We are experimenting with a modest project: Hut Systems Map of North and South America. Our map initiative is just one of many. We hope to coordinate our work with that of some of the growing number of hut mapping and listing projects worldwide. Some are focused on a particular state, region or nation, while others global in scope. Following are some initial examples to provide a sense of the range. We will add others as we learn about them.
- Tourenwelt.info – A remarkable compilation of three searchable databases of huts, peaks and trails. Joachim Saffert’s list of huts, Jo’s Hüttenliste, is worldwide in scope. Currently his database has over 49,000 entiries, corresponding to 27,270 huts (and 21,956 aliases). These include many huts used by alpinists, as well as those used by walkers, skiers, and bikers. Links to the web pages are included. Private cabins are not included.
- Hutmap.com – An ambitious GIS mapping project by two climbers, Ethan Welty and Dylan Price. They are utilizing satellite images, topo maps, and the web to compile a comprehensive map with pins you can click on to get basic information on a hut. Still in early stages of development, Hutmap, looks like a promising approach to very precise location of huts, cabins, caves and other shelter options for climbers and others staying in the backcountry.
Remote Huts – From their website: “This site profiles 63 high-country huts and bivouacs located on the western side of New Zealand’s Southern Alps. Its aim is to promote their preservation and continued maintenance, and provide up-to-date hut, track and route information……The focus is on structures that are being minimally maintained by the Department of Conservation, or are maintain by community projects.”
- The Norwegian Trekking Association (DNT) – A coded map depicting the shelters (staffed lodge, self-service cabins, no-service cabins, and emergency shelters) and trails (summer and winter routes) in their system of about 360 huts.
- Colorado Hut and Yurt Alliance Map – A dandy map with map pins for each of about 130 huts and yurts. You can peruse them by name or by geographic location and click on either to get a brief description and photo of the hut or yurt, basic information (price capacity, distance and elevation gain to get there), and links to contact the owner and make a reservation.
- Swiss Alpine Club “Search a Hut” Map – A useful map with pins for all 152 SAC huts and a large selection of private huts in Switzerland. One can visually scan the country to find huts in a region, clicking on a pin to get picture of the hut along with reservations and contact information. Also has a search function by hut name to locate a hut on the map.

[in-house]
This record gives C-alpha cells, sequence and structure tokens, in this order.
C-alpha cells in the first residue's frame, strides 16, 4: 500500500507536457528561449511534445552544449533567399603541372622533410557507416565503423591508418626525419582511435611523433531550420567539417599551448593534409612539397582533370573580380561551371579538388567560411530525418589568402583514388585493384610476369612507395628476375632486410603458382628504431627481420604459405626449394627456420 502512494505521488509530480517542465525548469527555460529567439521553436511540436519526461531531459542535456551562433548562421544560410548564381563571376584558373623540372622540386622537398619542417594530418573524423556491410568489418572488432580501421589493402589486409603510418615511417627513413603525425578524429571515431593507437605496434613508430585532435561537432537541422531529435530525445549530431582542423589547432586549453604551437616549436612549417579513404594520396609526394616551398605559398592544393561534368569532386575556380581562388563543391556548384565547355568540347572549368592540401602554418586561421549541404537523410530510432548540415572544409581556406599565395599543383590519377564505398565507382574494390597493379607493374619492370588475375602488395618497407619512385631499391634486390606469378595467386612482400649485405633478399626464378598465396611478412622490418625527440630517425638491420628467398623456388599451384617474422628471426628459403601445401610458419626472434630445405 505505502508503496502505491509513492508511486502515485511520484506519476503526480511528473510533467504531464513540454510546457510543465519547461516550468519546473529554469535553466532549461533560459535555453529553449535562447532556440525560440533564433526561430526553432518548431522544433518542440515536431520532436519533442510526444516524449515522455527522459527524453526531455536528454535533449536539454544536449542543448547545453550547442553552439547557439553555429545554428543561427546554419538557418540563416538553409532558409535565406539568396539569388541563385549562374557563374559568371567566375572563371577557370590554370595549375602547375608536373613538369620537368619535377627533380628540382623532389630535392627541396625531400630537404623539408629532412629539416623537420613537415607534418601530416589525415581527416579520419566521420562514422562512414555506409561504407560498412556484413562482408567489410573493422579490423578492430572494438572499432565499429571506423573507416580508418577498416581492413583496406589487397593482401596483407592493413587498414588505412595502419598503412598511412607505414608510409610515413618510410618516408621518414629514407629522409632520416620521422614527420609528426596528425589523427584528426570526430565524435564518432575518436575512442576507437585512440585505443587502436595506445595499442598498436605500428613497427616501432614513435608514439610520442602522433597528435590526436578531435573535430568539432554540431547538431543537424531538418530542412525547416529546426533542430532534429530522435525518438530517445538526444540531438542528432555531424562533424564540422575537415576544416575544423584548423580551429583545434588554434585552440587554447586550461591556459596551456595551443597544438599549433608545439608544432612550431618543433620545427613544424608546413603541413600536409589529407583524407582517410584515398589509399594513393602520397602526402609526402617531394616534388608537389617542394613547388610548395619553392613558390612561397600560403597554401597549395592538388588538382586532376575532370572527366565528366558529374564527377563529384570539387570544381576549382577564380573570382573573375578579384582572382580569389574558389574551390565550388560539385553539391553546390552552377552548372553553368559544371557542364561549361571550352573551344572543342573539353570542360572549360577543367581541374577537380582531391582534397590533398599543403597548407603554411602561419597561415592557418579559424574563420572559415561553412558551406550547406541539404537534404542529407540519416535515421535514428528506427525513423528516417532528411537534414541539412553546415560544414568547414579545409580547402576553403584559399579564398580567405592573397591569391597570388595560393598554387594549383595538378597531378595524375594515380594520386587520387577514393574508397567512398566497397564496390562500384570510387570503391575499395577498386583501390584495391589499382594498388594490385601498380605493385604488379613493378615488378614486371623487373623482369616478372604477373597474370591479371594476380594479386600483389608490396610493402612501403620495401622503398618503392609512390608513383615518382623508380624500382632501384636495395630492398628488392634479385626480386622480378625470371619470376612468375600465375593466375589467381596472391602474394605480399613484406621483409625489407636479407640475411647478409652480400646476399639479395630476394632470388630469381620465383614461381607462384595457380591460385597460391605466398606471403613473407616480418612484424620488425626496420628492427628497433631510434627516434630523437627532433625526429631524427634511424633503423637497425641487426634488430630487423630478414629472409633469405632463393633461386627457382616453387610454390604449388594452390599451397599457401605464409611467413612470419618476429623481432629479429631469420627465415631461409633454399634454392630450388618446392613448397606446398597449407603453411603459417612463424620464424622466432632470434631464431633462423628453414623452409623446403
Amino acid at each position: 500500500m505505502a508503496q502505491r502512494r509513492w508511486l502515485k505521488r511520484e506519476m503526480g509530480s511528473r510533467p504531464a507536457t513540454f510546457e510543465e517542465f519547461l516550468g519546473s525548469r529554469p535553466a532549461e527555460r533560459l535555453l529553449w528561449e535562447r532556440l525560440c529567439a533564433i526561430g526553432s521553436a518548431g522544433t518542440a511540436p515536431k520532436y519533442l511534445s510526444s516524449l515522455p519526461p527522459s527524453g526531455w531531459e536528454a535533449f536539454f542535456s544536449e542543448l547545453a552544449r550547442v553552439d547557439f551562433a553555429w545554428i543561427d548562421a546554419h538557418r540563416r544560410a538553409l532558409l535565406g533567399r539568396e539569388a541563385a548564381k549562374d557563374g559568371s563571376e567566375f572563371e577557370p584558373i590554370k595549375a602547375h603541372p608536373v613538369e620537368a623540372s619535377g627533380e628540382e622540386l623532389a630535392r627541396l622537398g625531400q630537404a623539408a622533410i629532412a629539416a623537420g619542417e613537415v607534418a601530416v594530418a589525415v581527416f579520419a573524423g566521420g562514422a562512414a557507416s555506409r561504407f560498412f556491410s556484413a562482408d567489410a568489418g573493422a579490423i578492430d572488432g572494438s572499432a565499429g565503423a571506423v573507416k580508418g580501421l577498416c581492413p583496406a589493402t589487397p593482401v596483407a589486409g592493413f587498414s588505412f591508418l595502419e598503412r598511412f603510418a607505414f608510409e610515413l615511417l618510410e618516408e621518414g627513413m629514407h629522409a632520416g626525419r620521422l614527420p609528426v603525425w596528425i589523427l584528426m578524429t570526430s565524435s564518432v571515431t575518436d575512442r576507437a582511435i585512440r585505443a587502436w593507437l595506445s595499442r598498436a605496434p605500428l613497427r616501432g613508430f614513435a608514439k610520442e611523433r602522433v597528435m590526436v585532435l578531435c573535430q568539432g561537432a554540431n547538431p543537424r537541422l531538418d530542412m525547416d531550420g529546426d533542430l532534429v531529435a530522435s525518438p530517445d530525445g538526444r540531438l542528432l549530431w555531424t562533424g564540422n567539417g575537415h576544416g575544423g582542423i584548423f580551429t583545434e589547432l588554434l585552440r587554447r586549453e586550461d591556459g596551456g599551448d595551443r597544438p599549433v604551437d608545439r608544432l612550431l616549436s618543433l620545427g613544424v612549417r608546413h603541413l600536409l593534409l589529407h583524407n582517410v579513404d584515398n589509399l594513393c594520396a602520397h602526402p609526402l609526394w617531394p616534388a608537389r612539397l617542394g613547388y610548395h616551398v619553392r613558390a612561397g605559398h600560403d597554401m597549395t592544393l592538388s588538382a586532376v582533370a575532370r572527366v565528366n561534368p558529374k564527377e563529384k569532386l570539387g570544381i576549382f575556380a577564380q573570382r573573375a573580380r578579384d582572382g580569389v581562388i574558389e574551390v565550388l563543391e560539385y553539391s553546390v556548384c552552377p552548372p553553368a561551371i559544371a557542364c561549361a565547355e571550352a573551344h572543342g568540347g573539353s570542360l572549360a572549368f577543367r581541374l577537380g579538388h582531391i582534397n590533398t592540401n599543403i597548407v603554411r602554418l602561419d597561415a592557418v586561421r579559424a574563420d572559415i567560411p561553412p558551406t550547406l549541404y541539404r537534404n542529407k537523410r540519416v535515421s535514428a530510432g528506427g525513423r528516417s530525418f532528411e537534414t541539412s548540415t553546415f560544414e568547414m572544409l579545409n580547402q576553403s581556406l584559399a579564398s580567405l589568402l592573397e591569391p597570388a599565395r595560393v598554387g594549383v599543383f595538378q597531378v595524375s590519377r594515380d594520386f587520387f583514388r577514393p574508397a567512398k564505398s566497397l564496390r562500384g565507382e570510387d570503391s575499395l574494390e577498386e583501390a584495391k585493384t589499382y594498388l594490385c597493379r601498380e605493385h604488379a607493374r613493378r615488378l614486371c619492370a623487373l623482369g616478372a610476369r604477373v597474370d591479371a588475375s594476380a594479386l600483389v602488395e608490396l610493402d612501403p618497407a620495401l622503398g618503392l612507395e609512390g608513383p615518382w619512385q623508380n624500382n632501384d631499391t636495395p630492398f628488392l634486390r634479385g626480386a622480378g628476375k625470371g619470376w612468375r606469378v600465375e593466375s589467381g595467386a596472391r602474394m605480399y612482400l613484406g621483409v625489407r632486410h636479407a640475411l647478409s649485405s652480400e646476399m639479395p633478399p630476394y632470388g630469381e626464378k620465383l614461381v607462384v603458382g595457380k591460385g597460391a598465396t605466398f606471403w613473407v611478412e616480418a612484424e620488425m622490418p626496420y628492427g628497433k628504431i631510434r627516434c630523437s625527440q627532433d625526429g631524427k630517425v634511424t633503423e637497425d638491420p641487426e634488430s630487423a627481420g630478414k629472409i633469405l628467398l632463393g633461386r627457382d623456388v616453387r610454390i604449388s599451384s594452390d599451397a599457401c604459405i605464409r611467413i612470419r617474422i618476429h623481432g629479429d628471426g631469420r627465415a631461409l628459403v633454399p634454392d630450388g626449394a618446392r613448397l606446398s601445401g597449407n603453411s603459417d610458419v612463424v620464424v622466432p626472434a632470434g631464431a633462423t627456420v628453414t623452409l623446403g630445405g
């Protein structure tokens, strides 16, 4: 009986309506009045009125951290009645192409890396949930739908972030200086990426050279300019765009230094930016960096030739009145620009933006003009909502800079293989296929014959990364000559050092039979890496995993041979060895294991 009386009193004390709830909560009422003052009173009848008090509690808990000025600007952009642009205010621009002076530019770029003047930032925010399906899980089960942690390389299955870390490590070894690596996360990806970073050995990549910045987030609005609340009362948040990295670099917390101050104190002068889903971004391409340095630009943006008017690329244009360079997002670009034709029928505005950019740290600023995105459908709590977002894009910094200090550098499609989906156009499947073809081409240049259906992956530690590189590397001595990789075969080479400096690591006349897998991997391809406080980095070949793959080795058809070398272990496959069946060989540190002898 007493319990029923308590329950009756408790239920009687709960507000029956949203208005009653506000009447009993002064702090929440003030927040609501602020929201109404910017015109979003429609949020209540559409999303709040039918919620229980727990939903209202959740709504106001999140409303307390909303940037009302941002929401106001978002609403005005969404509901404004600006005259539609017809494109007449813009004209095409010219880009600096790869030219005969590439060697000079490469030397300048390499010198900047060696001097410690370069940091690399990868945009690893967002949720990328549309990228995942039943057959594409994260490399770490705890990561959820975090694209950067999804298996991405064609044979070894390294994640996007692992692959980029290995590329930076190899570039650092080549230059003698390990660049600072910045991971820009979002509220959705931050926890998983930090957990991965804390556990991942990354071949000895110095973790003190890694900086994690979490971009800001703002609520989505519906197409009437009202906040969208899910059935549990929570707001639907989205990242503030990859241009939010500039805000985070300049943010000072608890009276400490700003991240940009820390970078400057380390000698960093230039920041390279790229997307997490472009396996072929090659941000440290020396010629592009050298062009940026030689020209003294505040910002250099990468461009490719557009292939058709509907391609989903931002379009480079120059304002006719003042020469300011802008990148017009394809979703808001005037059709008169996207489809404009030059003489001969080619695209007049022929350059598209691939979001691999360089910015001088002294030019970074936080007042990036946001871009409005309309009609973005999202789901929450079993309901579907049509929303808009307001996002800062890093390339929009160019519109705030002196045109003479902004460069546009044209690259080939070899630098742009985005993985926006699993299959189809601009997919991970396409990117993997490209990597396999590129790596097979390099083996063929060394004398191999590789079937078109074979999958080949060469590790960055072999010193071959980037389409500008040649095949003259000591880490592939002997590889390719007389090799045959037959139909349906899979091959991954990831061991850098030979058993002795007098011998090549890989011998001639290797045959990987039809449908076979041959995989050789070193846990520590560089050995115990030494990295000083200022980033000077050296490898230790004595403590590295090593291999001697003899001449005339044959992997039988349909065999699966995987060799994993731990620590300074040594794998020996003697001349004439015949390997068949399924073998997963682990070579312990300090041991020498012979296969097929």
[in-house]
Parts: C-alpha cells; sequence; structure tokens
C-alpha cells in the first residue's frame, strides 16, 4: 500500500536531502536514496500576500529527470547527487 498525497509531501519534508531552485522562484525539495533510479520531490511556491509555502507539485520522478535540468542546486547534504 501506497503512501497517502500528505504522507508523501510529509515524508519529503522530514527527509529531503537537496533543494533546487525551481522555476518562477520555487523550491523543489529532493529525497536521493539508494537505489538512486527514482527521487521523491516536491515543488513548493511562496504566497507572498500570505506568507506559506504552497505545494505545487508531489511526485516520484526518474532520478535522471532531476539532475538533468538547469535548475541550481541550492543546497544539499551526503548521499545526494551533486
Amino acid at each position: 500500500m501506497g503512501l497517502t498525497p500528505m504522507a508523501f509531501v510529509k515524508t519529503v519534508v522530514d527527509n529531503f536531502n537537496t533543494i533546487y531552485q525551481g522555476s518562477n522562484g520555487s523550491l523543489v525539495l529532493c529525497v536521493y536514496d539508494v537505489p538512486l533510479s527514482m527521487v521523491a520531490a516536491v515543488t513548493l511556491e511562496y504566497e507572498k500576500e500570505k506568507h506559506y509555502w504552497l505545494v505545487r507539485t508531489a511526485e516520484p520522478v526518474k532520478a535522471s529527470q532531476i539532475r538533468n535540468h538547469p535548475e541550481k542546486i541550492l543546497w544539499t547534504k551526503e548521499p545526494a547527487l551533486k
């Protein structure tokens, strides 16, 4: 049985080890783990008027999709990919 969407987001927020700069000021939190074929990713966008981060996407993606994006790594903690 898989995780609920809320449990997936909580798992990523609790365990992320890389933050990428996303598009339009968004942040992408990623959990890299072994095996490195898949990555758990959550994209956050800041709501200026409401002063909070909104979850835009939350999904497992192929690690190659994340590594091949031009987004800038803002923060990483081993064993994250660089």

- New Zealand Department of Conservation – An interactive map of its network of over 950 huts. Searchable, and can set parameters to view: huts, campgrounds, tracks, “Must See” places, “Historical Places”, hunting areas, conservation areas, NZ’s 9 Great Walks etc.
- American Alpine Club Lodging Network – A map of the lodging options provided by the AAC (used by members to support their climbs) and those of other organizations to which AAC members have reciprocal privileges (i.e. member discounts).
After this initial Post (April 2015), this list will be updated on the sub-menu page “Maps and Lists” under menu item: Hut & Operations.
Given the existing mapping initiatives, we are working on a very limited piece of the pie which we think our readers will find useful. Hut Systems Map of North and South America focuses on: huts (cabins, yurts and lodges) that are intentionally connected by trails and designed to be visited in a sequence over a period of days. We are not trying to map individual huts and shelters, climbers huts, and other stand-alone, unconnected facilities.
Check out our map and follow the map marker links to the web sites of hut systems. We have made a start on the USA. With your help, we will complete USA and expand to Canada, Mexico, and Central & South America. Help us by Submitting a map marker for additional North or South American hut systems.
— Sam Demas and Adam Rutkowski